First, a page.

As you apply for jobs, many employers will ask you to include your desired salary in the cover letter. If you’ve done your research, you likely know how much you can ask for given your location, education and level of experience. But even if your salary requirements are spot-on, it might be too much for a company.
You have a choice: either walk away from a job offer or accept a lower salary. The decision really depends on how badly you need a job and whether you’re flexible regarding salary. However, if you don’t have any other offers on the table, you might suck it up and take less pay.
But even if you can’t squeeze a higher salary out of your employer, you might be able to negotiate a few other things.
An Extra Week of Vacation Time
If your new job comes with one or two weeks of paid vacation every year, see if you can negotiate. An extra week (or two) of vacation can compensate for less pay. All your employer can say is yes, or no. Given how your work history and education typically commands a higher salary, your employer might comply and offer this as an incentive.
Childcare Tuition Reimbursement
Depending on where you live and the age of your children, you can easily pay upwards of $150 a week per child for daycare. And as your family grows, you might seek higher paying jobs to help with the cost of childcare and other family expenses.
If your new employer can’t pay a higher salary, the company might be able to offer childcare reimbursement. This can help drive down your monthly out-of-pocket cost for daycare. And although the company isn’t likely to offer 100% reimbursement, something is better than nothing.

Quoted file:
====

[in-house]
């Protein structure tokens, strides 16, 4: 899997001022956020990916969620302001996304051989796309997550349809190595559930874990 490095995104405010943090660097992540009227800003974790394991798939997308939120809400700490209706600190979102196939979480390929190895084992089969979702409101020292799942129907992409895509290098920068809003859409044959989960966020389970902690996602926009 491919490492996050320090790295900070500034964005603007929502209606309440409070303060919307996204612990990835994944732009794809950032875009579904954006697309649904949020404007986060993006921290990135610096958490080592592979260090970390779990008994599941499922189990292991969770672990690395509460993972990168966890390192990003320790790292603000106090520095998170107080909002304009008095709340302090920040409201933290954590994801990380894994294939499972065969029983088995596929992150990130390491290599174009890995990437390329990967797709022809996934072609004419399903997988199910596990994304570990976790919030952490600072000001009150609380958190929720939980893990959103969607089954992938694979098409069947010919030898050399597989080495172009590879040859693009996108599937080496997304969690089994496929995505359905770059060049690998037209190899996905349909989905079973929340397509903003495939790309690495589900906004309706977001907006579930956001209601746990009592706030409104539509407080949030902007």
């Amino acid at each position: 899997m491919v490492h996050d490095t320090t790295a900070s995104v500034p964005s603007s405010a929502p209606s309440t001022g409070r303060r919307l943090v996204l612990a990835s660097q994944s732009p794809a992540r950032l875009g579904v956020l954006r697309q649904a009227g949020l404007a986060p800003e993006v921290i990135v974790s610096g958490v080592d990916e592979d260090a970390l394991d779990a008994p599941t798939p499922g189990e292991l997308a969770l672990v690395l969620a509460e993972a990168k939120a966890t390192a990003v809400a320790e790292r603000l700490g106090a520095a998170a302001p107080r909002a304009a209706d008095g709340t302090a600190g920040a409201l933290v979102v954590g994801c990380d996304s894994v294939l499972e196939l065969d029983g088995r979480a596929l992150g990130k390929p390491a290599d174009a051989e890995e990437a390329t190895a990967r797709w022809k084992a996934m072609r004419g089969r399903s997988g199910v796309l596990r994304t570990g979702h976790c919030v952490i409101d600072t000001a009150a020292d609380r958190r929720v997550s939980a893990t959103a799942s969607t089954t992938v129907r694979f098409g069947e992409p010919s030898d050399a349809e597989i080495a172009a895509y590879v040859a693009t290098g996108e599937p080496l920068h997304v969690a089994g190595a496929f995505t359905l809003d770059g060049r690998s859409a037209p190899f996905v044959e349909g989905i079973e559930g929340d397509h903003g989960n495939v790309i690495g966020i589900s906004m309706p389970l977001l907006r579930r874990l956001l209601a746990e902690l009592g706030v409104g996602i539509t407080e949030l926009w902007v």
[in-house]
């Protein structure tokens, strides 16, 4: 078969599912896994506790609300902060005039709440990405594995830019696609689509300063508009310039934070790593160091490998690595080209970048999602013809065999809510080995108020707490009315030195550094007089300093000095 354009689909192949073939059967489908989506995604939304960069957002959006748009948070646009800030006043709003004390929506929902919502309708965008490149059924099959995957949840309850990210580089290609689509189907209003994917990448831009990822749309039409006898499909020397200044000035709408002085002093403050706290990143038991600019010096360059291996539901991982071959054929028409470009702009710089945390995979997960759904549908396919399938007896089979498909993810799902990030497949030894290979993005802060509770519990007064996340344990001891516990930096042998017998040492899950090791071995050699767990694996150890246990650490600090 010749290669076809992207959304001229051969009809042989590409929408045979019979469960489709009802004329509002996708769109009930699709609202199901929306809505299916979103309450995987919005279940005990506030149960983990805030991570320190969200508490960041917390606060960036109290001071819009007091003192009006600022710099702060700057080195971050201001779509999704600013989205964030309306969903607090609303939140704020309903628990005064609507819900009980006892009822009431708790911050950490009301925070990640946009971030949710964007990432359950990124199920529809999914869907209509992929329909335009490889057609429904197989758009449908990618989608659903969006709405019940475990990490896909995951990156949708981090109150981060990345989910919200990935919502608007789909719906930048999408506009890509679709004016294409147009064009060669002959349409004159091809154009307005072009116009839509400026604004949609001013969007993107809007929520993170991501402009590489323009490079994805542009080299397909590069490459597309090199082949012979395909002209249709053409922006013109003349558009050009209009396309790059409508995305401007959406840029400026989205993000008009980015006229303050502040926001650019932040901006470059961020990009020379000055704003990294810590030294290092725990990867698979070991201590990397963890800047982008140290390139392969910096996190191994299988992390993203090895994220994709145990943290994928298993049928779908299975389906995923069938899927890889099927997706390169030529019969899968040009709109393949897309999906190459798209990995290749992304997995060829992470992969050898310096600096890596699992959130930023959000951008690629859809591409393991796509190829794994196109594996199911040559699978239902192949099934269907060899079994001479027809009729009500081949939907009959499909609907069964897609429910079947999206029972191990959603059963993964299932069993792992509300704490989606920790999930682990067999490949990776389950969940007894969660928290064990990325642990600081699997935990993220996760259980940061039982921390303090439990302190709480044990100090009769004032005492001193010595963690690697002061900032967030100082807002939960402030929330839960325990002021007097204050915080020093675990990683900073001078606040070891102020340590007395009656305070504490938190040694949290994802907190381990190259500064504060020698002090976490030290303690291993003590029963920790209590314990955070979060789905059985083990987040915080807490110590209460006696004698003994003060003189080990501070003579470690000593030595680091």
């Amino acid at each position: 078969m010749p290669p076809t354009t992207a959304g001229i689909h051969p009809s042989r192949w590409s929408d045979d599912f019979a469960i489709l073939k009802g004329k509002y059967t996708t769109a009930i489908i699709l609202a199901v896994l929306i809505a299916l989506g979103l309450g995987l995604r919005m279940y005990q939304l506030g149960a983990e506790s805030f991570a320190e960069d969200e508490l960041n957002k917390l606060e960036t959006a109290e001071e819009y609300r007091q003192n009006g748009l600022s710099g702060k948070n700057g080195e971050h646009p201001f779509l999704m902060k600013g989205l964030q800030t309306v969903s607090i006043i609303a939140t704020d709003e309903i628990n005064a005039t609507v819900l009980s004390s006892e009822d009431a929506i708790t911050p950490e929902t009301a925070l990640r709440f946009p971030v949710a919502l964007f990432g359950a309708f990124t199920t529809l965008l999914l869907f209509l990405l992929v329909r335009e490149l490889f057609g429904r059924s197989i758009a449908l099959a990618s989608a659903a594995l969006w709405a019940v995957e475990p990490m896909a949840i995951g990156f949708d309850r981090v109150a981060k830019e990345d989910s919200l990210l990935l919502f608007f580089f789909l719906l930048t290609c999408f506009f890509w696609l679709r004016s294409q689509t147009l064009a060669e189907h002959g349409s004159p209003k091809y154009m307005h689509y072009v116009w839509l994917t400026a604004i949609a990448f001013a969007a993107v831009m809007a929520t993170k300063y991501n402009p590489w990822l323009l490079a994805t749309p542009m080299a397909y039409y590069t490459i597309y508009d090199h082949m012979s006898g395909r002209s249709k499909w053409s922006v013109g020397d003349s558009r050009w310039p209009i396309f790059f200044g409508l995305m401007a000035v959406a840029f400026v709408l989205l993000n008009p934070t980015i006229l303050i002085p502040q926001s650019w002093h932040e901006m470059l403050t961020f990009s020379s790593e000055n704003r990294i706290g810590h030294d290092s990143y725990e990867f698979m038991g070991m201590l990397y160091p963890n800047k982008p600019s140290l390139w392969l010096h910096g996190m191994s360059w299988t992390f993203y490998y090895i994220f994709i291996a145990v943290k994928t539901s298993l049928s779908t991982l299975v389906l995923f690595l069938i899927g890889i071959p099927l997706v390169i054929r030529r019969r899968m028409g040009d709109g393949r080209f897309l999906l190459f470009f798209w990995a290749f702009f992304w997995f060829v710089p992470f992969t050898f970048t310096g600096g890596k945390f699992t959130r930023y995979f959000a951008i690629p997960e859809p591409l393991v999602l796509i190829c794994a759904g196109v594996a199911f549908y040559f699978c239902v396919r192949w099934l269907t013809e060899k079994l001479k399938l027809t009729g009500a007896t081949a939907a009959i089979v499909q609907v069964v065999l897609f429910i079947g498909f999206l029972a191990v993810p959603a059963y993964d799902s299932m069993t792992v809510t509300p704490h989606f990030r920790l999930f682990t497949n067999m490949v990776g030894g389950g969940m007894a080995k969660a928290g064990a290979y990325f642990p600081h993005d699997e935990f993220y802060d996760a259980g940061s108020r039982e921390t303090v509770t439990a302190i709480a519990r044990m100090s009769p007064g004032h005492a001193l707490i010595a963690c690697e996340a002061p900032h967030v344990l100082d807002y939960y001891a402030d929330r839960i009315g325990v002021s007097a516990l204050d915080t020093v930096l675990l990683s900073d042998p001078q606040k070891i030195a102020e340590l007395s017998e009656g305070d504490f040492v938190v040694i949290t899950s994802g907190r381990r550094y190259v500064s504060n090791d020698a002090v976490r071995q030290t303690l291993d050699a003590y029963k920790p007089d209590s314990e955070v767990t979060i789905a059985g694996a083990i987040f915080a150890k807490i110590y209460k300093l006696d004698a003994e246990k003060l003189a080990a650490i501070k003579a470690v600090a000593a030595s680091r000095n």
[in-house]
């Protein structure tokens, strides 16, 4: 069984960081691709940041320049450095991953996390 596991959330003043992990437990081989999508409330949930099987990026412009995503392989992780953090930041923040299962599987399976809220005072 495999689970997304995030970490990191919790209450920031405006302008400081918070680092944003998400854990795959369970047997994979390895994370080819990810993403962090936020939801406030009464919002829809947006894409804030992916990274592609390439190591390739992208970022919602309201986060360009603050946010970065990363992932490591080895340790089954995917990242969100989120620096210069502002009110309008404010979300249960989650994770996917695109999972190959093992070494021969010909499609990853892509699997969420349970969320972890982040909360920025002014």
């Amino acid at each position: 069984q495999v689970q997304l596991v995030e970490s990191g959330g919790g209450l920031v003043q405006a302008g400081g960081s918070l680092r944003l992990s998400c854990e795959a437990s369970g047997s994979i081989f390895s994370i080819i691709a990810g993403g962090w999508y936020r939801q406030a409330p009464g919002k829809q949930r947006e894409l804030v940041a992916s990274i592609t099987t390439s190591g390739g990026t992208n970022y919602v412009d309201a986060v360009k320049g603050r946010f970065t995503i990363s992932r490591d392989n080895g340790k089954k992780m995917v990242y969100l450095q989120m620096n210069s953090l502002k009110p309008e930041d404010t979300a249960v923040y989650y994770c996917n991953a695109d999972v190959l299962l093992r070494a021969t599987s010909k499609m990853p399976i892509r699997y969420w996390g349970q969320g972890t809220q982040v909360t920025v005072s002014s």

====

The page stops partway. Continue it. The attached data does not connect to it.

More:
A Flexible or Telecommute Work Schedule
If you and your partner both work, you might have difficulty finding suitable childcare for your kids before and after school, and it might be easier if one of you could be home during these times.
This isn’t always feasible given how workdays can start before the kids leave for school and end hours after they return home. However, if your new employer can’t meet your salary requirements, this is an opportune time to negotiate a flexible work schedule.
Maybe a traditional 9-to-5 schedule doesn’t work for your family, yet you’re able to manage a work schedule between 7 a.m to 3 p.m.
If your job involves local travel and you’re required to use your personal vehicle, you might incur additional maintenance costs from wear and tear, and your monthly fuel cost will probably skyrocket. Since you can’t negotiate a higher salary, ask your employer to reimburse a percentage (or all) of work-related transportation costs.
Additional Maternity or Paternity Leave
The majority of companies let their female workers take off up to eight weeks for maternity leave. However, if you’re unable to snag a salary that’s commensurate with your worth, you might be able to negotiate a longer maternity leave – up to 12 weeks.
You can also put an offer on the table if you’re a male employee. Paid paternity leave isn’t offered by some employers, but it doesn’t hurt to ask for this perk. You shouldn’t expect six weeks off from work, but you might be able to negotiate a two-week leave.
Understandably, you want to be paid what you’re worth. But realistically speaking, what you’re worth might not be in the employer’s budget. However, if you put on your “negotiating hat” and ask for other perks, the employer might comply with your request.